The concept of Pixels – that aliens are sending 80’s arcade games to attack earth – is a pretty solid and interesting idea. Unfortunately, the film itself is neither solid nor interesting.
We begin in the 1980s (cue nostalgia) with a young Brenner (Anthony Ippolito) and young Cooper (Jared Riley) taking on Eddie (Andrew Bambridge) aka ‘The Fireblaster’ at the first annual arcade game world championships.
As we jump forward to present day, Brenner (Adam Sandler) is stuck in a dead end job setting up home entertainment media in people’s homes and Cooper (Kevin James) is somehow the President of the United States (despite, it seems, having an inability to read).
And so the absurdities begin. From Michelle Monaghan’s character, Violet, falling for the misogynist, unfunny, unattractive Brenner to Eddie’s fantasy three-way with Martha Stewart and Serena Williams; the plot moves from one ridiculous notion to another.
It’s disappointing to see that Chris Columbus is behind this film considering the many great films in his repertoire, including (but definitely not limited to) Home Alone, Mrs Doubtfire and The Help. All of these films have great character development, emotional investment in the story and great humour – all of which are missing from Pixels.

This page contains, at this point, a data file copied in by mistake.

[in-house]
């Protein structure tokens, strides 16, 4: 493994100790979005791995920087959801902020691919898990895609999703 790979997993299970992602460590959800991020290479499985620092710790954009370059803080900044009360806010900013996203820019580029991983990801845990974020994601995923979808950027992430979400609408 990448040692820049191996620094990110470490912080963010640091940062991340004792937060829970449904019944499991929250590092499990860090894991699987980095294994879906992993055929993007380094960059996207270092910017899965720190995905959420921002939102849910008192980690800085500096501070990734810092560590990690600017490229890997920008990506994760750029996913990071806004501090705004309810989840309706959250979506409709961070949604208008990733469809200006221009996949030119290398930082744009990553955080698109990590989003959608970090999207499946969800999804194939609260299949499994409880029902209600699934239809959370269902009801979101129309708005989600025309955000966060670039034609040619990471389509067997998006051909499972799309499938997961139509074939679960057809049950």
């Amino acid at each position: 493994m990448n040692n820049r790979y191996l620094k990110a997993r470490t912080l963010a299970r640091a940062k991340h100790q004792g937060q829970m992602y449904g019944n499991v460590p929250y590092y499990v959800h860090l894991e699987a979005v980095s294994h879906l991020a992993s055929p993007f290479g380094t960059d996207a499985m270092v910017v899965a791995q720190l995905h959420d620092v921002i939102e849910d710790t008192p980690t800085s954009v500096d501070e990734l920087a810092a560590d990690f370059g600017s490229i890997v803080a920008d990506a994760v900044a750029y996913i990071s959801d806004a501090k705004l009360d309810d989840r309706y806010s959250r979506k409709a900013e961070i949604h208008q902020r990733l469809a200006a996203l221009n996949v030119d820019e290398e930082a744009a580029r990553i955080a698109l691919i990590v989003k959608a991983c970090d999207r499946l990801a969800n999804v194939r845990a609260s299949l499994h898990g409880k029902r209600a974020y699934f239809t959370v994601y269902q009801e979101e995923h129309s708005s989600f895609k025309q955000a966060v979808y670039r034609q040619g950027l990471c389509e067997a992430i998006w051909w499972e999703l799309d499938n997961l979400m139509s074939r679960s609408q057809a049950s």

Taking the female characters in isolation; Violet (Monaghan) is set up as a ‘strong independent woman’ working for the President but her character is flat and under developed; she barely gets involved in any of the action and simply serves as a love interest for Brenner.
Brenner makes the highly misogynist assumption that Violet’s husband must have left her because she was once attractive in high school, but since then has let herself go and has a pot belly (rather than because her husband is a cheating bastard who fell for a 19 year old). Brenner is visibly and audibly taken aback when he first meets Violet and she is, in fact, slim and attractive!
Despite this initial encounter and further attempt to ‘take advantage’ of her emotional state, Violet still falls for Brenner! Why?!
The other women in the film come in the form of an out-dated British stereotyped Prime Minister, whose portrayal is borderline offensive and not funny; Serena Williams and Martha Stewart as themselves, there purely to fulfil the sexual fantasy of Eddie; and finally the alien embodiment of Lady Lisa, a computer generated woman with whom Ludlow (Josh Gad) is obsessed.
On the plus side, Pixels looks great. The graphics and the visual effects are superbly done; the arcade characters really jump off the screen and look stunning. Even the 3D, which I’m usually very much against, was put to good use in the film and made it visually interesting.
It is a shame that the rest of the film does not reach the bar set by the visuals. The plot becomes absurd and ultimately pointless, as we do not feel emotionally invested or connected to these largely 1D characters.